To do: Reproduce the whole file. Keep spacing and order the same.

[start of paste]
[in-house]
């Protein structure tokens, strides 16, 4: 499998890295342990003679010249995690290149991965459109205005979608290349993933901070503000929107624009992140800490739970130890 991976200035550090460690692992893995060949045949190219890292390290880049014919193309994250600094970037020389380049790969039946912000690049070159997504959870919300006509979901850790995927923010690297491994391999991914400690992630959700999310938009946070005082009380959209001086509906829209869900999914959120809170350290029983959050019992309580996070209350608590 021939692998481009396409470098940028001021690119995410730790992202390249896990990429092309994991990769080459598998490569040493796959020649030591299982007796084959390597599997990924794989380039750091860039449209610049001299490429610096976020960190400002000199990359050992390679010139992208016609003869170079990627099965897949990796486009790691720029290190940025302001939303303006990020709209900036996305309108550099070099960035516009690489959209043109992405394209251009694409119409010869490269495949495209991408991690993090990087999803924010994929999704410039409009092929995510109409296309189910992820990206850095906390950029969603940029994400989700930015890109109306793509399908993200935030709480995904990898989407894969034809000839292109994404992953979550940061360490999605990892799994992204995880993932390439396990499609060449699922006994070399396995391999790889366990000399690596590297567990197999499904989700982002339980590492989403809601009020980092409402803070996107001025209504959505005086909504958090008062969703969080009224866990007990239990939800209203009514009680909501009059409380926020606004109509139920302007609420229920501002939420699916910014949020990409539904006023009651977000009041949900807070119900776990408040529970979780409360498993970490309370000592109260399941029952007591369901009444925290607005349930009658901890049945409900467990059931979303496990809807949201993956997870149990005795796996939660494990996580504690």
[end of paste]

[in-house]
């Protein structure tokens, strides 16, 4: 499998890295342990003679010249995690290149991965459109205005979608290349993933901070503000929107624009992140800490739970130890 991976200035550090460690692992893995060949045949190219890292390290880049014919193309994250600094970037020389380049790969039946912000690049070159997504959870919300006509979901850790995927923010690297491994391999991914400690992630959700999310938009946070005082009380959209001086509906829209869900999914959120809170350290029983959050019992309580996070209350608590 021939692998481009396409470098940028001021690119995410730790992202390249896990990429092309994991990769080459598998490569040493796959020649030591299982007796084959390597599997990924794989380039750091860039449209610049001299490429610096976020960190400002000199990359050992390679010139992208016609003869170079990627099965897949990796486009790691720029290190940025302001939303303006990020709209900036996305309108550099070099960035516009690489959209043109992405394209251009694409119409010869490269495949495209991408991690993090990087999803924010994929999704410039409009092929995510109409296309189910992820990206850095906390950029969603940029994400989700930015890109109306793509399908993200935030709480995904990898989407894969034809000839292109994404992953979550940061360490999605990892799994992204995880993932390439396990499609060449699922006994070399396995391999790889366990000399690596590297567990197999499904989700982002339980590492989403809601009020980092409402803070996107001025209504959505005086909504958090008062969703969080009224866990007990239990939800209203009514009680909501009059409380926020606004109509139920302007609420229920501002939420699916910014949020990409539904006023009651977000009041949900807070119900776990408040529970979780409360498993970490309370000592109260399941029952007591369901009444925290607005349930009658901890049945409900467990059931979303496990809807949201993956997870149990005795796996939660494990996580504690």